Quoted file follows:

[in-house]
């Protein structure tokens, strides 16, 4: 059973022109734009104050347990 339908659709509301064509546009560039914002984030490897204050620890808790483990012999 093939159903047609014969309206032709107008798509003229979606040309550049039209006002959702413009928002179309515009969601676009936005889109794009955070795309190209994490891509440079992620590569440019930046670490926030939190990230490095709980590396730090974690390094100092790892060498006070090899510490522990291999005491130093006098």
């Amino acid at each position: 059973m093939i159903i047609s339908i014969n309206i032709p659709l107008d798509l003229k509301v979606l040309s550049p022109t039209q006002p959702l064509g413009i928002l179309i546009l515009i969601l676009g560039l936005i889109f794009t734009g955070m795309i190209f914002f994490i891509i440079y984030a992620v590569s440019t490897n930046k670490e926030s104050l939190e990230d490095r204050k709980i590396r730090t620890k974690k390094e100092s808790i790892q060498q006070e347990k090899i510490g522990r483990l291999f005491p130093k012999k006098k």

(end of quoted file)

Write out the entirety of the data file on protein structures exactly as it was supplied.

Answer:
[in-house]
């Protein structure tokens, strides 16, 4: 059973022109734009104050347990 339908659709509301064509546009560039914002984030490897204050620890808790483990012999 093939159903047609014969309206032709107008798509003229979606040309550049039209006002959702413009928002179309515009969601676009936005889109794009955070795309190209994490891509440079992620590569440019930046670490926030939190990230490095709980590396730090974690390094100092790892060498006070090899510490522990291999005491130093006098």
């Amino acid at each position: 059973m093939i159903i047609s339908i014969n309206i032709p659709l107008d798509l003229k509301v979606l040309s550049p022109t039209q006002p959702l064509g413009i928002l179309i546009l515009i969601l676009g560039l936005i889109f794009t734009g955070m795309i190209f914002f994490i891509i440079y984030a992620v590569s440019t490897n930046k670490e926030s104050l939190e990230d490095r204050k709980i590396r730090t620890k974690k390094e100092s808790i790892q060498q006070e347990k090899i510490g522990r483990l291999f005491p130093k012999k006098k």